Fri. Jan 27th, 2023

Cybersecurity has for years been a wonky, abstract concern to most Americans. No longer. The long gasoline lines and price spikes resulting from the Colonial Pipeline attack were a wake-up call, the moment cyber got real for millions. The ransomware attack disrupted one of the largest refined-gasoline pipelines in the U.S. for six days, and is part of a disturbing trend. Our adversaries no doubt are noting the economic and societal cost inflicted; the number of people directly or indirectly affected by a malicious cyberattack is only going to rise.

That is one of the many reasons we have worked for the past two years as co-chairmen of the Cyberspace Solarium Commission, a panel created by Congress and dedicated to writing a 21st-century “cyber doctrine” that better secures America from these threats. Our goal is to be the “9/11 commission” for cybersecurity before a catastrophic attack happens. Unlike many efforts out of Washington, our work has been productive. We are already crafting and passing legislation to ensure the U.S. government has the resources and tools to protect Americans.

This starts with the federal government improving its interactions with private industry—the companies and enterprises that comprise the overwhelming majority of our exposure to cyber threats. One priority is the identification, protection and defense of systemically important critical infrastructure. These are systems and assets like the electric grid, energy pipelines and the financial industry that, if targeted and exploited by adversaries or criminals, could lead to catastrophic consequences to national security, the U.S. economy and public health and safety.

A second commission priority is improving the shared situational awareness of cyber intrusions. The private economy owns and operates most of the country’s critical infrastructure, so collaboration is essential to preparation. To that end, the commission recommended the establishment of a Joint Collaborative Environment, a common, cloud-based environment that would allow for the increased sharing of cyber threat data between federal agencies and state and local governments and private industry. This “nerve center” approach would lead to greater detection and analysis of cyber threats that affect critical networks, whether public or private.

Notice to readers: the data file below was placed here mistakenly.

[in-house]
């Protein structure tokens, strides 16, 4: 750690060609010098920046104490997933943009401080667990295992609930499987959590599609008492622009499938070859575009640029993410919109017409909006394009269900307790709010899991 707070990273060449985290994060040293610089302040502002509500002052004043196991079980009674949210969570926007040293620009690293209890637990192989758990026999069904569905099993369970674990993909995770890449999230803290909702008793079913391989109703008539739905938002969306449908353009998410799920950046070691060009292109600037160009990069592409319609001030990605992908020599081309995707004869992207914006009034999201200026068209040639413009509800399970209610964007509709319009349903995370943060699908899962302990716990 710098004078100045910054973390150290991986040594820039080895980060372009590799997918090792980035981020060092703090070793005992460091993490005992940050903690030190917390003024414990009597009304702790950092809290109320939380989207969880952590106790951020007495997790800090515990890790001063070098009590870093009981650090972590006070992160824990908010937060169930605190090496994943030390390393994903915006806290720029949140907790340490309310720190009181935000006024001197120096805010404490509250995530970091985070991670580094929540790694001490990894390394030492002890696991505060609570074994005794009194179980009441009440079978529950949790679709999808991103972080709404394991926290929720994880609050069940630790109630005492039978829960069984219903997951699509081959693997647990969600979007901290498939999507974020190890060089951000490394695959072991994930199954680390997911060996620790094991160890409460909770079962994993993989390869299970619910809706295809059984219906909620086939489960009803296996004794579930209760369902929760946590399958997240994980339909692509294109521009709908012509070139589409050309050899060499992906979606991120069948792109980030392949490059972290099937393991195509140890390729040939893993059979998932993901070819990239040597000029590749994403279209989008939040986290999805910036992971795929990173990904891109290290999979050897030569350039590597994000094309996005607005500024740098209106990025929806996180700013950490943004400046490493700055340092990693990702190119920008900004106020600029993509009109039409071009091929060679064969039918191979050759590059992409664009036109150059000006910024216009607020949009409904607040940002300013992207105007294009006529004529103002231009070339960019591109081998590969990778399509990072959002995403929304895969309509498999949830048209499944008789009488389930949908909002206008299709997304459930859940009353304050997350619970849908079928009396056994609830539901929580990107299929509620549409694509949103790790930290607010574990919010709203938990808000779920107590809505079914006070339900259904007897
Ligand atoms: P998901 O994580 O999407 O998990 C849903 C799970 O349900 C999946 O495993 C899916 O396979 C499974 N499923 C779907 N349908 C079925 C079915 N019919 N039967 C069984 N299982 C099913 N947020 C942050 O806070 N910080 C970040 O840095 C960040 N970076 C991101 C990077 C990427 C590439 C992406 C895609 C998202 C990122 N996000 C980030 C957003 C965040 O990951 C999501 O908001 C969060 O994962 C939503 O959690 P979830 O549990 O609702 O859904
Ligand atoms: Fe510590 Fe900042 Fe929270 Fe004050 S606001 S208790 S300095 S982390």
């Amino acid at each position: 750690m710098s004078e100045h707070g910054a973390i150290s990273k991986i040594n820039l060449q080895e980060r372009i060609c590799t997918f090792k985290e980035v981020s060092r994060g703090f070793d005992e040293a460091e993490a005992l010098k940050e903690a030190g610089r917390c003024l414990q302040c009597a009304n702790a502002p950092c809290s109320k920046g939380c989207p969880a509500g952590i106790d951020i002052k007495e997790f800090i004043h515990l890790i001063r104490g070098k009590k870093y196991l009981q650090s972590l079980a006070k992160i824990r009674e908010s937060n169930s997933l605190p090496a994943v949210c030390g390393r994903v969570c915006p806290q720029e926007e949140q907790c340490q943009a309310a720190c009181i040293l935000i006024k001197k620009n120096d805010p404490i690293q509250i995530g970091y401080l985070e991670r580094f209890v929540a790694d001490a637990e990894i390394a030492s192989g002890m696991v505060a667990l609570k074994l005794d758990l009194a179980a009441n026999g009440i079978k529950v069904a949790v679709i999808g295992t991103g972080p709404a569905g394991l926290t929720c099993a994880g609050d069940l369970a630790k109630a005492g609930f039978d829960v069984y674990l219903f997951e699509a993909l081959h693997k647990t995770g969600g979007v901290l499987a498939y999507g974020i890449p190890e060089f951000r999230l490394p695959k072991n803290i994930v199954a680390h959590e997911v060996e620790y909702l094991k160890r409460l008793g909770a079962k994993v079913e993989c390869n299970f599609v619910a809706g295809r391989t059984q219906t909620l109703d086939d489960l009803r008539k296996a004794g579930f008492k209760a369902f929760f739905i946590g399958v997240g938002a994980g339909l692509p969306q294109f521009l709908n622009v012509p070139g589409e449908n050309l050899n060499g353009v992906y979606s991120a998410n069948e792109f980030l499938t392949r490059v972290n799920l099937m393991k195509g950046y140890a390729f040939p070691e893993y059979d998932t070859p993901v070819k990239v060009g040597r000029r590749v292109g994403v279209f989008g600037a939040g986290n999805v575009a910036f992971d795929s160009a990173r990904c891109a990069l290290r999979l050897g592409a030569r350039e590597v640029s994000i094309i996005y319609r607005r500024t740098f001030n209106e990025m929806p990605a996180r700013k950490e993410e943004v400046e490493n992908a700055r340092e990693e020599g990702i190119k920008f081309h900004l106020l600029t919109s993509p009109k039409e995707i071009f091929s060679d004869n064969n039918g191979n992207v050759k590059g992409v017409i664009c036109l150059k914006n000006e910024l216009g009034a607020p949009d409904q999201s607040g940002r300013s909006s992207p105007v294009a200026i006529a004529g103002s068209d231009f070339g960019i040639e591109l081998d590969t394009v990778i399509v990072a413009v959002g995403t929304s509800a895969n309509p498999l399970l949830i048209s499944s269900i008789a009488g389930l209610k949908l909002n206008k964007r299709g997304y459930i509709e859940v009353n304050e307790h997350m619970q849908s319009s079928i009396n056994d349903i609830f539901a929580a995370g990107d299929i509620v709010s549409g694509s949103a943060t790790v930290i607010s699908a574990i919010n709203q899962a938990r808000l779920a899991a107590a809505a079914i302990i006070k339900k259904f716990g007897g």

Third, the government needs to increase its capacity to respond to cyberattacks. As

Vince Lombardi

once said: It’s not whether you get knocked down. It’s whether you get back up. We want to make sure that critical infrastructure is resilient enough to weather a cyberattack and also get back up to 100% capacity swiftly. The commission recommended the codification of a “cyber state of distress,” a federal declaration that would trigger additional resources through a “cyber response fund,” not unlike what the U.S. now does in the case of natural disasters.

Such a declaration is designed primarily to assist the private sector and state and local governments beyond what is traditionally available in federal technical assistance and incident response. Federal leaders could invoke a cyber state of distress either in response to, or in preparation for, a significant incident.

Finally, Washington needs to protect Americans by bringing bad actors to justice and striking back against those who would do the U.S. harm, whether at home or abroad. This is why we recommend strengthening the military’s Cyber Mission Force and improving the government’s tools for conducting international law enforcement, imposing sanctions and engaging other states diplomatically. All these measures will help ensure that America has the appropriate military and nonmilitary capabilities.

When the 2021 National Defense Authorization Act became law last year, it included 25 of the commission’s recommendations. If these provisions were a stand-alone bill, it would have represented the most comprehensive piece of national cybersecurity legislation in the nation’s history. Some of the key provisions passed through the NDAA include the creation of the new national cyber director, codifying sector risk management agencies to assess and help secure critical infrastructure, and developing and maintaining continuity-of-the-economy planning to ensure the continued operation of key economic functions in the event of a serious cyber disruption.

These are only a portion of our more than 80 recommendations. As more of us have come to realize from the Colonial Pipeline attack, the cyber risks to our country are greater than ever. With the steps the commission has started to put into law, Washington can provide Americans with the resources, tools and assistance to withstand these threats, preserve our freedoms and continue the growth and prosperity of our country.

Mr. King, an independent, is a U.S. senator from Maine. Mr. Gallagher, a Republican, represents Wisconsin’s Eighth Congressional District.

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By rahul